jpl_call(F, setVisible, [@(true)], @(void))
which documents the programmer’s understanding that this is a void method, and fails if it isn’t.
JRef argument represents a class, then the named static method of that class is called.
Fetching Java field values
jpl_get/3 API predicate has the following interface:
jpl_get(+Class_or_Object, +Field, -Datum)
and can retrieve the value of an instance field e.g.
jpl_new('java.util.GregorianCalendar', , JRef), jpl_get(JRef, time, Ms)
or of a static field, e.g.
jpl_get('java.awt.Color', pink, Pink)
which binds the Prolog variable
Pink to a reference to the predefined java.awt.Color “constant” which is held in the static final .pink field of the java.awt.Color class.
Setting Java field values
Object and class fields can be set (i.e. have values or references assigned to them) by the
jpl_set/3 API procedure, which has the following interface:
jpl_set(+Class_or_Object, +Field, +Datum)
where Datum must be a value or reference of a type suitable for assignment to the named field of the class or object.
A slightly longer example
This code fragment
findall( Ar, ( current_prolog_flag(N, V), term_to_atom(V, Va), jpl_new('[Ljava.lang.String;', [N,Va], Ar) ), Ars ), jpl_new('[[Ljava.lang.String;', Ars, Ac), jpl_datums_to_array([name,value], Ah), jpl_new('javax.swing.JFrame', ['current_prolog_flag'], F), jpl_call(F, getContentPane, , CP), jpl_new('javax.swing.JTable', [Ac,Ah], T), jpl_new('javax.swing.JScrollPane', [T], SP), jpl_call(CP, add, [SP,'Center'], _), jpl_call(F, setSize, [600,400], _), jpl_call(F, setVisible, [@(true)], _).
builds an array of arrays of strings containing the names and values of the current SWI-Prolog “flags”, and displays it in a JTable within a ScrollPane within a JFrame:
In addition to JPL API calls, this example calls
jpl_datums_to_array/2, a utility which converts any list of valid representations of Java values (or objects) into a new Java array, whose
base type is the most specialised type of which all list members are instances, and which is defined thus:
jpl_datums_to_array(Ds, A) :- ground(Ds), jpl_datums_to_most_specific_common_ancestor_type(Ds, T), jpl_new(array(T), Ds, A).
Having found the “most specific common ancestor type”, a new array of this type is created, whose elements are initialised to the successive members of the list of datums.
This illustrates another mode of operation of
jpl_new(+ArrayType, +InitialValues, -ArrayRef)
See Prolog API - Reference for fuller details of the API procedures.
Don’t overlook the possibility and advantages of writing custom Java classes to serve your Prolog applications: this interface is not designed to make Java programming redundant.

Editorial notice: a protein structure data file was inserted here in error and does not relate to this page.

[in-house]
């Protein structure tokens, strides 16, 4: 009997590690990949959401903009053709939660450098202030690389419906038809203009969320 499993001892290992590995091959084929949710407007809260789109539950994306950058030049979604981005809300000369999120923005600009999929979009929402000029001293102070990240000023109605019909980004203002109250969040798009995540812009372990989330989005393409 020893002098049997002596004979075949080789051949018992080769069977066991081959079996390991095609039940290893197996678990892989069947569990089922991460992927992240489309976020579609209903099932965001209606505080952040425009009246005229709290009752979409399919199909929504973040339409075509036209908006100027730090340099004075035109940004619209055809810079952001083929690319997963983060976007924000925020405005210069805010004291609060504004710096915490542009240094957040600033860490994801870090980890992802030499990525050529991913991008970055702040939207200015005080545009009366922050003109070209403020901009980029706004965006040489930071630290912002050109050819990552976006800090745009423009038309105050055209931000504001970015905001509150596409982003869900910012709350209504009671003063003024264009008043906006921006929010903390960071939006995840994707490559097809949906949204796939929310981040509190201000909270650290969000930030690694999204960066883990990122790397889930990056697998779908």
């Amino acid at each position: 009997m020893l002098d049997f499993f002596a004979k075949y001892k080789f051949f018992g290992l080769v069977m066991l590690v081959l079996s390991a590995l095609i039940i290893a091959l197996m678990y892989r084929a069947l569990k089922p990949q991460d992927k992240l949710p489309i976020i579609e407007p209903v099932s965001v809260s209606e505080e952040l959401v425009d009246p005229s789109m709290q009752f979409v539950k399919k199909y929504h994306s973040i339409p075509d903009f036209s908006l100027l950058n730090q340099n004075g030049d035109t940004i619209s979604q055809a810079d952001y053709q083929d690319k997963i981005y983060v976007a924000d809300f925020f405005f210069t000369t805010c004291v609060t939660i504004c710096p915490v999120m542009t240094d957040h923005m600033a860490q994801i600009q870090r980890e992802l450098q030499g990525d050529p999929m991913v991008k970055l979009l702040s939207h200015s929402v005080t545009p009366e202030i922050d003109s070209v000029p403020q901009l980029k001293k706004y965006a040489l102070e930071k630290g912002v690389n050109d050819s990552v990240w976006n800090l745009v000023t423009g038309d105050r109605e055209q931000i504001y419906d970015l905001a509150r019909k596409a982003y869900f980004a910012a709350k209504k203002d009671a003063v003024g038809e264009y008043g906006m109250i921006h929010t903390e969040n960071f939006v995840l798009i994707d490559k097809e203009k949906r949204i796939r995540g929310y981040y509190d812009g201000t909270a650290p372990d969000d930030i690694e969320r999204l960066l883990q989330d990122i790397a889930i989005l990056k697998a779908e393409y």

Exceptions thrown by Java
Uncaught exceptions thrown by the JVM while handling a Prolog API call are mapped onto
error(_,_) structures, e.g.
?- catch(jpl_new('java.util.Date',[yesterday],_), E, true). E = error(java_exception((0x1026D40)), 'java.lang.IllegalArgumentException').
because, as the exception suggests, yesterday is not a valid constructor argument.
Java exceptions are always returned as Prolog exceptions with this structure:
Here are a few things to watch out for.
Calling parameterless methods
You must pass an empty parameter list when calling Java methods which take no parameters, e.g.
jpl_call('java.lang.System', gc, , _)
There is (deliberately) no
jpl_call/3 convenience predicate which defaults parameters to
 (see below).
Calling void methods
You must accept an
@(void) result when calling void Java methods, e.g. either
jpl_call('java.lang.System', gc, , @(void))
which explicitly matches the expected result, or
jpl_call('java.lang.System', gc, , _)
which uses an anonymous variable to ignore the result.
There is (deliberately) no
jpl_call/3 convenience predicate which conceals the return value of
void methods (see above).
Here are a few longer-term (and tricky) aims:
- support non-virtual method calls (i.e. explicitly call a method of some ancestor class despite there being an overriding method (i.e. of the same name etc.) in a “nearer” class). I believe this is a fairly arcane Java feature, but it is needed for completeness; I want to accommodate it without complicating the syntax of regular method calls.
- map the JVM’s
vprintf()messages onto something in SWI-Prolog (the user_error stream?)
- catch the JVM’s abort and exit events, and handle them appropriately (e.g. stop a Java abort from killing the SWI-Prolog process)
- propagate SWI-Prolog’s ABORT action into the JVM as appropriate, e.g. to interrupt a pending JPL call
- reduce the (extravagant) overheads of each JPL call (without compromising functionality or safety)